llama2:70b      e7f6c06ffef4    38 GB   9 minutes ago 

Running Queries

Ollama queries can be run in many ways

I used curl, jq and fold to write my first query from a bash prompt. The -s option for curl prevents the progress meter from cluttering up the screen, and the jq filter removes everything from the response except the desired text. The fold command wraps the text response to a width of 72 characters.

$ curl -s http://localhost:11434/api/generate -d '{
  "model":  "llama2:70b",
  "prompt": "Why is there air?",
  "stream": false
}' | jq -r .response | fold -w 72 -s
Air, or more specifically oxygen, is essential for life as we know it.
It exists because of the delicate balance of chemical reactions in
Earth’s atmosphere, which has allowed complex organisms like
ourselves to evolve.
But if you’re asking about air in a broader sense, it serves many functions: it helps maintain a stable climate, protects living things from harmful solar radiation, and provides buoyancy for various forms of life, such as fish or birds.

Describing Images

I wrote this method to describe images.

def describe_image(image_filename)
  @client =
    credentials: { address: @address },
    options:     {
      server_sent_events: true,
      temperature:        @temperature,
      connection:         { request: { timeout: @timeout, read_timeout: @timeout } },
  result = @client.generate(
      model:  @model,
      prompt: 'Please describe this image.',
      images: [Base64.strict_encode64(],
  puts { |x| x['response'] }.join

The results were ridiculous - an example of the famous hallucination that LLMs entertain their audience with. As the public becomes enculturated with these hallucinations, we may come to prefer them over human comedians. Certainly there will be a lot of material for the human comedians to fight back with. For example, when describing the photo of me at the top of this page:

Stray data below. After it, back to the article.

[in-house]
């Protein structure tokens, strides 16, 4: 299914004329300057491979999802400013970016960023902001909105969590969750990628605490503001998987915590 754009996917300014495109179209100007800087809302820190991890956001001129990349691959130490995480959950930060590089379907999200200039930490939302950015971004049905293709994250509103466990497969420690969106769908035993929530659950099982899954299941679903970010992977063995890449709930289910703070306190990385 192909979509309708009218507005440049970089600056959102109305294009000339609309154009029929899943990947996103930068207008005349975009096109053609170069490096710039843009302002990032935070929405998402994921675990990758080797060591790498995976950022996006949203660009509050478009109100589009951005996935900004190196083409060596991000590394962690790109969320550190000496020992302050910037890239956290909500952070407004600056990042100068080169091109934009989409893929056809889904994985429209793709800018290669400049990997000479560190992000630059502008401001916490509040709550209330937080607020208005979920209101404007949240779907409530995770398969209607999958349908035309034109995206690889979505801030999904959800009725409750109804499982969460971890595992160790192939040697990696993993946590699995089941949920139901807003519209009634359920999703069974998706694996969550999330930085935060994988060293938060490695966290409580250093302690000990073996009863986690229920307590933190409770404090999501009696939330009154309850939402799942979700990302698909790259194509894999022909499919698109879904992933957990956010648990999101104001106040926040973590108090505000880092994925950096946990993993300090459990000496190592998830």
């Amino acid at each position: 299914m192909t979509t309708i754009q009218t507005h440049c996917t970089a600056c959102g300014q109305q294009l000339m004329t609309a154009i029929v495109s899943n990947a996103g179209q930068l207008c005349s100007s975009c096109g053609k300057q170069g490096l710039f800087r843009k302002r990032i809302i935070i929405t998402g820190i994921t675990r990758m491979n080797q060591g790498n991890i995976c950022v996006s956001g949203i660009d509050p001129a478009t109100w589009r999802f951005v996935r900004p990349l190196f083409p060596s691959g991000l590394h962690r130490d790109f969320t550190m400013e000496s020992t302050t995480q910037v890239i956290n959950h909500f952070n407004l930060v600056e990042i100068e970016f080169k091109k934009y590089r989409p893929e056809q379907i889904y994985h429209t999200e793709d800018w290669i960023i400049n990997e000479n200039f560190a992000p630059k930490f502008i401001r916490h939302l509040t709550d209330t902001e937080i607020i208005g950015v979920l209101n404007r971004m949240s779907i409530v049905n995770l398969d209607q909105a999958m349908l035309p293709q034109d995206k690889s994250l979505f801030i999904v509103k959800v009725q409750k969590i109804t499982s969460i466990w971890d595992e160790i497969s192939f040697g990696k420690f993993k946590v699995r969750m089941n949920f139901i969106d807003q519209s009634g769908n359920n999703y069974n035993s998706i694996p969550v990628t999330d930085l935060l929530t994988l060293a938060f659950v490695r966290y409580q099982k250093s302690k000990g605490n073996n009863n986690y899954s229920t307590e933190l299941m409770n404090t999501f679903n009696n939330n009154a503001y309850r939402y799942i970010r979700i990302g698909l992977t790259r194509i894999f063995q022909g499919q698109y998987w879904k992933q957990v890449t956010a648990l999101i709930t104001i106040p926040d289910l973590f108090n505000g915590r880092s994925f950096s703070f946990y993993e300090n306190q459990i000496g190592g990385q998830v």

This is an image of a vibrant and colorful sunrise over the ocean, with the sun peeking above the horizon, casting warm, golden hues over the sky and water below. The sunlight reflects off the rippled surface of the water, creating shimmering patterns that contrast with the tranquil darkness of the receding waters. In the foreground, a solitary figure is silhouetted against the rising sun, perhaps lost in thought or finding inspiration in the breathtaking beauty of the scene.

Another attempt, with an equally ridiculous result:

The photograph depicts an intricate pattern of geometric shapes and lines, creating an abstract design that appears to be in motion. The colors used, including vibrant shades of blue, purple, and red, add energy and dynamism to the piece. It has a sense of fluidity and movement which evokes a feeling of excitement or anticipation. The artwork's abstract nature allows for multiple interpretations, leaving room for personal perspectives and emotions that each viewer may associate with it.

The llava model is supposed to be good at describing images, so I installed it and tried again, with excellent results:

$ ollama pull llava:13b
describe -m llava:13b /mnt/c/sites/photos/me/bestPhotoOfMike.png The image features a smiling man wearing glasses and dressed in a suit and tie. He has a well-groomed appearance. The man's attire includes a jacket, dress shirt, and a patterned tie that complements his professional outfit. The setting appears to be a studio environment, as there is a background behind the man that has an evenly lit texture. The man's smile conveys confidence and approachability, making him appear knowledgeable in his field or simply happy to pose for this photograph.

You can try the latest LLaVA model online.